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The Hindus found a solution to the quadratic ax^{2} + bx = c. It is essentially our present method of "completing the square." The Hindus realized that a quadratic with real roots has two roots, but they didn't always find both. They discarded negative and imaginary roots, calling the former "inadequate" and said about the latter, "as in the nature of things, a negative is not a square, it has therefore no square root" (Mahavira).

Below is Brahmagupta's rule for finding one of the two positive roots of the quadratic equation x^{2} - 10x = -9. The first column is the solution as translated in D.E. Smith's *History of Mathematics,* Vol. II, 1925, p.445. Note that a dot above a number symbolizes the opposite or negative of that number. The second column is the solution in modern notation, and the third is a generalization for ax^{2} + bx = c.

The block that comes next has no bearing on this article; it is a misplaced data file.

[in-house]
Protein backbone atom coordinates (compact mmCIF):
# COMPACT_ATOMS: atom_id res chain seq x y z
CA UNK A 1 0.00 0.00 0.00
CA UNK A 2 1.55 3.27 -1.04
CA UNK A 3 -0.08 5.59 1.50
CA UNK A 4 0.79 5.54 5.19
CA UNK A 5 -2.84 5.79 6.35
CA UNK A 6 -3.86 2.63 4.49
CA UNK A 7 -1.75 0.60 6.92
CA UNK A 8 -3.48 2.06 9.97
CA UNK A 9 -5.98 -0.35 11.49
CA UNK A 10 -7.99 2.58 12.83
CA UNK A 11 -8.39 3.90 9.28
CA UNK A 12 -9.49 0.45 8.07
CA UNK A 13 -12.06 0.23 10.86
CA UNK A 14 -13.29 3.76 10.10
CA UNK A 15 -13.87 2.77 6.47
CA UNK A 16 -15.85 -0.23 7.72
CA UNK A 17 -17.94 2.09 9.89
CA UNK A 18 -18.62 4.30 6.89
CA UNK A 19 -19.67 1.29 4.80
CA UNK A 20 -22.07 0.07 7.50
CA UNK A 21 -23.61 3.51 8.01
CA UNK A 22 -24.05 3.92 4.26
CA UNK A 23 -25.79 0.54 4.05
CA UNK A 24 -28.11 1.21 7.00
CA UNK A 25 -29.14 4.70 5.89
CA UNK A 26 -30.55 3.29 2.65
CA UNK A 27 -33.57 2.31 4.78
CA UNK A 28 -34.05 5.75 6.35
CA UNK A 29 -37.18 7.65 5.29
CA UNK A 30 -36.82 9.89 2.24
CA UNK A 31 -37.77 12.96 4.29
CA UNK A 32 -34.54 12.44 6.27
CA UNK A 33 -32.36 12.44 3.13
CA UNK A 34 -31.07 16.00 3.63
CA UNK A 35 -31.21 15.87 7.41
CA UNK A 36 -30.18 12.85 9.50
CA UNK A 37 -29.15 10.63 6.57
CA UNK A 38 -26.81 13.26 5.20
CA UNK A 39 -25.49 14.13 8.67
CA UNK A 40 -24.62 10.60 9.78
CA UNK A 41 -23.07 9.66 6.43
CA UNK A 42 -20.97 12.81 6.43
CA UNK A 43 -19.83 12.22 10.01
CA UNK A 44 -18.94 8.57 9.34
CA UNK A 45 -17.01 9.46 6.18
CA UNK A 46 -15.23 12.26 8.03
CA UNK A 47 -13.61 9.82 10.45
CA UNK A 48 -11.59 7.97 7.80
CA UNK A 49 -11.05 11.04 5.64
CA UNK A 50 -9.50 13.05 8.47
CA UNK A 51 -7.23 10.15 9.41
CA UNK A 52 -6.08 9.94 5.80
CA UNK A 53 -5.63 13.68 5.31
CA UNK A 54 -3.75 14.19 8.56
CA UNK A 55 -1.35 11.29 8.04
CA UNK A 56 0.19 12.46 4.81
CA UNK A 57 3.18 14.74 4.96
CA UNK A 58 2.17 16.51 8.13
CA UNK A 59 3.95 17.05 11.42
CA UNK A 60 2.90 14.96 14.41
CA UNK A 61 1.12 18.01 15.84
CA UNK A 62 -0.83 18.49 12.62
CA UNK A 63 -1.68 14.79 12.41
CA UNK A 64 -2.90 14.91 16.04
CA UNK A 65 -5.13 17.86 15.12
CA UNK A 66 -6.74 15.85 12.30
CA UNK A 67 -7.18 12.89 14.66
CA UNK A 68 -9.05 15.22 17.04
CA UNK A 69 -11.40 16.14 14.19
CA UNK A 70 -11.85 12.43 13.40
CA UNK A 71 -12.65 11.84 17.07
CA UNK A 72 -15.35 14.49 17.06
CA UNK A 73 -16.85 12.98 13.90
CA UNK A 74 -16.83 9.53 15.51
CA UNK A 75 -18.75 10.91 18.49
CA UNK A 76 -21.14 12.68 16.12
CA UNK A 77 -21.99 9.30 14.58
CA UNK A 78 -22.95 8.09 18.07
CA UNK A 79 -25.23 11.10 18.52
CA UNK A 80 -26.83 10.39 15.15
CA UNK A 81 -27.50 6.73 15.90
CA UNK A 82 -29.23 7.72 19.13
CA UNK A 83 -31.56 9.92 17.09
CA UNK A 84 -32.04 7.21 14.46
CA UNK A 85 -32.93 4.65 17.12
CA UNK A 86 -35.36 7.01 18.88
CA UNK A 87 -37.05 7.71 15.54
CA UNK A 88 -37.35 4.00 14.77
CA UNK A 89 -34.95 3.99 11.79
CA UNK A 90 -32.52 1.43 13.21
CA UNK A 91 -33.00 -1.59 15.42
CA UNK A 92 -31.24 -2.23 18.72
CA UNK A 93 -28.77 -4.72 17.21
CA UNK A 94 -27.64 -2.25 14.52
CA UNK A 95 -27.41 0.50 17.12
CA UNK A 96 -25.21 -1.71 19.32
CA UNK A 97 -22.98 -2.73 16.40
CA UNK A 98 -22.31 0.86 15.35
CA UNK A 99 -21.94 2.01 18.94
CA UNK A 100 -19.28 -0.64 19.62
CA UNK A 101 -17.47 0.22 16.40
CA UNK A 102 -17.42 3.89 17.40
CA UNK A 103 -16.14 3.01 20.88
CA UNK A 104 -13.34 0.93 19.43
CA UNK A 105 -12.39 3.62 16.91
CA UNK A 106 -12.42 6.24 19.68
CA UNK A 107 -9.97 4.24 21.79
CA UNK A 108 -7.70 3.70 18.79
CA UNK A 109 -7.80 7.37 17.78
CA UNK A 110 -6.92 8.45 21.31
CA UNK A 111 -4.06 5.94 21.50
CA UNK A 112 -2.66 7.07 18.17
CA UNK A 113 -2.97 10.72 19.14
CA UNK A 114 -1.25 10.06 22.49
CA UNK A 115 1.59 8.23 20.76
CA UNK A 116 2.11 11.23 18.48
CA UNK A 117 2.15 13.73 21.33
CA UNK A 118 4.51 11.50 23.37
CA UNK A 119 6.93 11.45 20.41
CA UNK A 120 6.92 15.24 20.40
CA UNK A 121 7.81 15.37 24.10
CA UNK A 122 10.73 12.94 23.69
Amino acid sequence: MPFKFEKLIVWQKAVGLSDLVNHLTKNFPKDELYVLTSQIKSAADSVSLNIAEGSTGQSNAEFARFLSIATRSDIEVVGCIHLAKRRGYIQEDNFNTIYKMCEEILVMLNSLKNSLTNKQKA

(NCTM, *Historical Topics in Algebra*, 1971, p. 44.)

The last equation should look familiar. It is a version of the quadratic formula. It is one of the roots from the quadratic formula, and in this case there is a plus sign under the radical instead of a minus. This is because the formula is set up for the equation ax^{2} + bx = c (or ax^{2} + bx - c = 0) instead of ax^{2} + bx + c = 0, which is used today.